Today marks the day we usually open the doors of Preston Manor for it’s summer season. An historic house, which is as well known for it’s stories of the ‘downstairs’ servants as the ‘upstairs’ aristocratic family. As we’re unable to currently open, let’s celebrate by sharing the story of a lady who is behind the popularity of the untold servant stories in historic houses and dramas, Margaret Powell.
Last year one of the most anticipated cinema releases was Downton Abbey. Based on the long running TV drama, following the ups and downs of an aristocratic family and their servants in the early 20th century, the film was released to great excitement and went on to be one of the most successful releases of the year. But here in Brighton & Hove, we should ask ourselves whether the phenomenon that is Downton Abbey would have existed at all without a woman born into a poor family in Hove in 1907?
The story starts in 1922 when a fifteen year old called Margaret Langley (later to be Powell), turned up for her first day of work at number eight Adelaide Crescent. The grand house on Hove’s seafront belonged to a wealthy reverend and his family, and must have been an imposing sight to the teenager who, due to poverty had had to turn down a school scholarship and forego her dreams of being a teacher, to support her family. Job opportunities for young, poor girls with no qualifications were limited to different types of thankless drudgery in various laundries, factories and private houses, and Margaret had tried a few before arriving at Adelaide Crescent to start at the bottom of the servants ladder as a kitchen maid.
Margaret’s duties included rising at 5.30am, cleaning flues, lighting fires, black-leading grates, cleaning a four-foot long steel fender, cleaning the front door’s brass, scrubbing the steps, cleaning the household’s boots (including polishing the insteps and ironing the laces), and preparing a meal for the other servants – all before breakfast. As for her workload afterwards, Margaret was later to write, ‘when I looked at the list, I thought they had made a mistake. I thought it was for six people to do.’
But hard work wasn’t all that Margaret was doing in Adelaide Crescent. She was also looking and listening, taking in the affectations of her well-to-do employers as much as the rough and tumble of the servants’ hall. As she eventually left Adelaide Crescent to work in different servants’ jobs in London, including a spell as a cook, she kept a nose for a telling anecdote and good story to illustrate the gap between the haves and have-nots forced to live under the same roof. At last, in her fifties, now a married mother and returned to Hove, Margaret was able to get round to the education she’d had to abandon as a child. Realising she had nothing to say to her son who was embarking on education, she started going to evening courses. This led, in 1966, to an interview for a BBC radio programme and subsequent discovery by a publisher who encouraged her to commit her memories of servants’ life to writing.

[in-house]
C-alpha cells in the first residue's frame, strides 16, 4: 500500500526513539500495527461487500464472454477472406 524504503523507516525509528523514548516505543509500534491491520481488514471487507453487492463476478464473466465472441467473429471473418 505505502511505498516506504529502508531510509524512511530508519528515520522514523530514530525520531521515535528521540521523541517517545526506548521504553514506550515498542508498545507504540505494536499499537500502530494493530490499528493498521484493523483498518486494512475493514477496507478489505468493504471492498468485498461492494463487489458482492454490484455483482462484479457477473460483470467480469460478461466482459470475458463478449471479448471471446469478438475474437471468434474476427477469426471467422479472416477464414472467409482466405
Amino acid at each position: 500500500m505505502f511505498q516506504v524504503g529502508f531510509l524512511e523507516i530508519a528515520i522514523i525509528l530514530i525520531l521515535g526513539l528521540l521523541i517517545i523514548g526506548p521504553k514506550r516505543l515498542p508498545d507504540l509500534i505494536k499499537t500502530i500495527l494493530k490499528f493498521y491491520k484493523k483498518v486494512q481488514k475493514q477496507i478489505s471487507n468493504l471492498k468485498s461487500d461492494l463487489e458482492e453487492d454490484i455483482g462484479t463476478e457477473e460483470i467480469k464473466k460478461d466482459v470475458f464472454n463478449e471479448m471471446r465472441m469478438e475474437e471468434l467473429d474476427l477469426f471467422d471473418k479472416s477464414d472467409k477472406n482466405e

In 1968, Margaret Powell’s memoir Below Stairs was published to great acclaim. It was the first time that anyone had painted such a stark, no-holds-barred picture of the experience of servants. Its tales of the poor parlour-maid who falls in the ‘family way’, the employer who expects her to sleep on a bed with old curtains for blankets, the time she had to rifle through the pig bucket for the discarded kipper the lady of the house decided she wanted to eat after all, and the trials of launching herself in the dating game in a post-war world where men who don’t mind walking out with a lowly servant girl are thin on the ground instantly struck a chord with readers, who were alternately horror-struck, intrigued, and charmed by the brilliance and honesty of the writing. Selling 140,000 copies in its first year, Margaret’s riveting tales of house-maid life in Adelaide Crescent and elsewhere blew open the shocking yet sometimes darkly funny world of domestic servants, warts and all.
To say Below Stairs was groundbreaking is no exaggeration. Its popularity paved the way, in 1971, for LWT’s much-loved Upstairs Downstairs TV drama, whose baton was picked up by Julian Fellowes, the writer of Downton Abbey. Tapping into the interest in servants’ lives, historic houses, such as Brighton’s Preston Manor, started to make as much a feature of their servants’ quarters as much as the glamorous upper rooms. It’s a tradition very much continued today at Preston Manor whose upstairs-downstairs lay out and atmosphere attracts visitors from all over the world.
In a fitting end to this real life rags to riches story, Margaret went on to author several more books, including the sequel Climbing the Stairs and some novels. In her sixties, TV companies cottoned on that this incredible woman was not just a talented writer but also an interesting personality and a good sport who could make people laugh. For much of the 1970s she delighted TV audiences with her trademark Sussex accent, and loud gales of laughter on shows like ‘Celebrity Squares’ and ‘Blankety Blank’. She even became a recording star, recording ‘I Laugh and Laugh and Laugh’ for RCA in 1972.
Today Margaret Powell is commemorated by a blue plaque outside her former house in Hove and a Brighton & Hove Buses bus even bears her name. From poor girl in Hove to servant to best selling author to TV star to celebrity to influencer of popular culture whose resonance, as we see in 2019’s Downton Abbey film, shows no sign of abating. It’s an incredible and heartening trajectory and you can’t help wondering what the young fifteen-year-old scrubbing steps at number eight Adelaide Crescent all those years ago would have made of it.
Written by social historian, Louise Peskett